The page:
The Mask of Zorro

I used to read a lot of Zorro comic books, and like Batman and Phantom, Zorro is a normal human without any extraordinary super powers fighting to overcome injustice and oppression. The Mask of Zorro is an exciting tale that occurs a bit after the original Zorro years, and unlike recent movies about the other two characters, this one is done more in the style of the early novels and comic books.

The film begins in 1821 (the Zorro character himself was introduced in 1919). Don Diego de la Vega (Anthony Hopkins), the original Zorro, is finally baited and captured by his arch enemy Don Rafael Montero (Stuart Wilson). Montero's attempt to capture Zorro results in de la Vega's wife being killed and Montero adopts de la Vega's infant daughter as his own.

Fast forward twenty years. Montero returns from exile with an evil plot to turn California into an independent Republic. This enrages de la Vega who escapes from prison and begins planning his revenge. He runs into Alejandro Murrieta (Antonio Banderas) who once help saved Zorro's life and who now has a grudge against Montero's right-hand man. De la Vega begins training Murrieta to become his successor and Murrieta begins wearing the mask and thwarting Montero's plans. As he does this, Montero's adopted daughter Elena (Catherine Zeta-Jones), who is now all grown up (and how), runs into the new Zorro and sparks fly. You can fill in the blanks.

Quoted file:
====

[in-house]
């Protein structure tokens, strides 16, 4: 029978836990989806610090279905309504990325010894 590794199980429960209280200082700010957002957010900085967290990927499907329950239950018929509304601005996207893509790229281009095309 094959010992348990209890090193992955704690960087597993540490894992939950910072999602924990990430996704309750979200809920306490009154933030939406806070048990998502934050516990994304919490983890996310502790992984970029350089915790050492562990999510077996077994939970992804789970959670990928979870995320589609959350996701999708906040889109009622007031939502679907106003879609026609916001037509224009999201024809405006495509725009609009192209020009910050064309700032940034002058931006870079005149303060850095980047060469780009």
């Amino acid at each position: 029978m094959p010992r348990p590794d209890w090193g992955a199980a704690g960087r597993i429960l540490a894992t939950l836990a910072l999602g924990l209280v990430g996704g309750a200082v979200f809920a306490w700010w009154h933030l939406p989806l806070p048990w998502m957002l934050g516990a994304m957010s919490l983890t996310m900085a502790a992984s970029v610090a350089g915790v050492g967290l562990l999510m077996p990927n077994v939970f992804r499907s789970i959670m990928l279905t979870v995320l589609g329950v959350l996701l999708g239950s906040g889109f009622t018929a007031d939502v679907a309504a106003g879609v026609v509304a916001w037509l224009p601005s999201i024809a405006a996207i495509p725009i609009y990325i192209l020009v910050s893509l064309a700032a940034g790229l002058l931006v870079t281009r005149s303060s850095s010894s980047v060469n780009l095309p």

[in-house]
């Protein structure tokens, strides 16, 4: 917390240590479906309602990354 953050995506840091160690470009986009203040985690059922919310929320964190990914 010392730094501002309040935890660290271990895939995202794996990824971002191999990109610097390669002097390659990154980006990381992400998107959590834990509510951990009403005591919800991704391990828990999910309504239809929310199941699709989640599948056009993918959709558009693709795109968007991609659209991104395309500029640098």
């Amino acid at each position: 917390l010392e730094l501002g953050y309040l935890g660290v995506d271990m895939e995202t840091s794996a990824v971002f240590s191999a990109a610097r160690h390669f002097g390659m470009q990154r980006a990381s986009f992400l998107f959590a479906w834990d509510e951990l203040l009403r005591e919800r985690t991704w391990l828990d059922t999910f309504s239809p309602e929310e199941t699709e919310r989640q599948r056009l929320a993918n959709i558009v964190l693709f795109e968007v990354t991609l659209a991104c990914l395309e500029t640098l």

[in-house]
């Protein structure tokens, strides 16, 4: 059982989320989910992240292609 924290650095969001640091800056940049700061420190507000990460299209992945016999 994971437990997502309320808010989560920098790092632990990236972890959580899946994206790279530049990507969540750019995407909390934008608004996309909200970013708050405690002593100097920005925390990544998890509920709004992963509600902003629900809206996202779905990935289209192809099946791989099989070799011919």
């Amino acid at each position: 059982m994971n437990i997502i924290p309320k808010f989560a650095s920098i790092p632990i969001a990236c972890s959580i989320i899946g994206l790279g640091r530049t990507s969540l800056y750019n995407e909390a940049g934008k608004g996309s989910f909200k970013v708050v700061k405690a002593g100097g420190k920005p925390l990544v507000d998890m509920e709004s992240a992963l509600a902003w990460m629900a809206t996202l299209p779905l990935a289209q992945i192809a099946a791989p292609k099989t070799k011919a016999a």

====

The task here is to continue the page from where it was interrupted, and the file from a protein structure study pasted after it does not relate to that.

The action in the film is cheesy, but it is good cheese. It is refreshing to see that, in this day where action scenes involve numerous explosions and crashes and death-defying stunts, the scenes in The Mask of Zorro rely on good old-fashioned choreography and inventiveness to liven things up. In particular, the scenes are all done comic-book style, where things happen that are highly unrealistic but are acceptable only from a panel-by-panel perspective (for example, the classic use of Zorro's sword as though it were a man to mark whatever he chooses). The acting is pretty good, and both Banderas and Zeta-Jones are good looking people with plenty of charisma and chemistry. The dialogue is humourous and irreverent and the naturally-filmed cinematography is bright and attractive.

Due to rather odd circumstances, I only got to see the second half of The Mask of Zorro and what I saw was pretty cool. Definitely worth renting.

Movie ram-blings || Ram Samudrala ||